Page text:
Using the power of research to inform ICT integration in education

Livingstone, Sonia, Kjartan Ólafsson, and Elisabeth Staksrud. “Risky Social Networking Practices Among “Underage” Users: Lessons for Evidence‐Based Policy.” Journal of Computer‐Mediated Communication (2013).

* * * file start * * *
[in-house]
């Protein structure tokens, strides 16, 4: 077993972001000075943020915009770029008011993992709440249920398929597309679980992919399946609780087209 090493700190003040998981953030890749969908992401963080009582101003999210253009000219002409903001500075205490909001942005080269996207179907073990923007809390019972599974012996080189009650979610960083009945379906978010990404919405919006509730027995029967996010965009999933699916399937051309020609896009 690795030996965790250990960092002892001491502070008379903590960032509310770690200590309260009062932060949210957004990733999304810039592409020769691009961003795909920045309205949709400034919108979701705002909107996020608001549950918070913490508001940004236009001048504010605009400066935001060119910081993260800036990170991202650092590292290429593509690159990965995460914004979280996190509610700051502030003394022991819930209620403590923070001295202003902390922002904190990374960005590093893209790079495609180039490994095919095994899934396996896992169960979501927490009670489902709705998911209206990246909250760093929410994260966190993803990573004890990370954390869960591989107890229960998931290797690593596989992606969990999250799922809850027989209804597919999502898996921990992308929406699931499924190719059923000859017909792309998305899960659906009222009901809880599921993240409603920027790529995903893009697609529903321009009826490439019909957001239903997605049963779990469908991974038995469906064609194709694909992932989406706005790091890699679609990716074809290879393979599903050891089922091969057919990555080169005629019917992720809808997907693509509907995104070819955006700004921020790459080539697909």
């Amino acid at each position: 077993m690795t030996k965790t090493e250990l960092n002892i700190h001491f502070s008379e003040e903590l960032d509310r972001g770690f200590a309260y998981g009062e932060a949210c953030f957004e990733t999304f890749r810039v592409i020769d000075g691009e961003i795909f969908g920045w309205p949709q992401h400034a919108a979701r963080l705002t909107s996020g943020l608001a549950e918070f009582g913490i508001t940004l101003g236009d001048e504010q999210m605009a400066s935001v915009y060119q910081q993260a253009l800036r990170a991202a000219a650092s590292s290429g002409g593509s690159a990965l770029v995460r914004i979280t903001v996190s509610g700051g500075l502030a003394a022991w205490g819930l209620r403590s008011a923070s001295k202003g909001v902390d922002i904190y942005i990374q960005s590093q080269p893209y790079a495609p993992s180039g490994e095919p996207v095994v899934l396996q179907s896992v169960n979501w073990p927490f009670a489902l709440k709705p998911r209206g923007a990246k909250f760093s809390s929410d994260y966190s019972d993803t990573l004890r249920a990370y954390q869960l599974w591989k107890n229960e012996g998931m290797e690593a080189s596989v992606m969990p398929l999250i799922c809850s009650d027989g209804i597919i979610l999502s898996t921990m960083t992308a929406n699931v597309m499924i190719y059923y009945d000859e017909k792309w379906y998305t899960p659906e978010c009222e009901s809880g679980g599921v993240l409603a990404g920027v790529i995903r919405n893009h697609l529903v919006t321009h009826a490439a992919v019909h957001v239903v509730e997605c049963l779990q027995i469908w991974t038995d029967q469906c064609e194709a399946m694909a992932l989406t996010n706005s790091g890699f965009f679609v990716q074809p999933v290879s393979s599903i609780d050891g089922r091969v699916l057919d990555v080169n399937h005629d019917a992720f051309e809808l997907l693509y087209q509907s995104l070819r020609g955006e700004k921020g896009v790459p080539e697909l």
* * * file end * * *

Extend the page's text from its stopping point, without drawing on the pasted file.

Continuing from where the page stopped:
There are growing public calls for social networking services (SNS) providers to remove age restrictions and to recognize that children want – and have the right to – use these services. Facebook’s CEO recently announced his wish to remove age restrictions. Also, some child welfare organizations argue that if children can be accurately identified by age on registration, then providers could be required to and would be able to deliver targeted age-appropriate protective advice/measures including upgraded control features, child-friendly user tools and safety information, privacy settings by default, and easy-to-use reporting mechanisms. If age restrictions are removed, the numbers of young children using SNS would likely rise substantially, passing regulatory responsibility to parents who, based on the evidence from this survey, might find this difficult. About half of parents want to restrict their children’s use of SNS. More fundamentally, this conclusion implies that it is in children’s best interests that younger ones do not use SNSs (or at least, those used also by adults) unless appropriate safety features are in place. In other words, we suggest that the risk (to privacy, safety and self-esteem of children) is likely to outweigh the benefits of SNS use. Although the evidence for this claim is sparse, we would call for qualitative research to explore the unfolding interaction among children’s desires, parental concerns, technological affordances, and observable outcomes. There is scope also for further research into the effectiveness and legitimacy of self-regulation for child protection on the internet.

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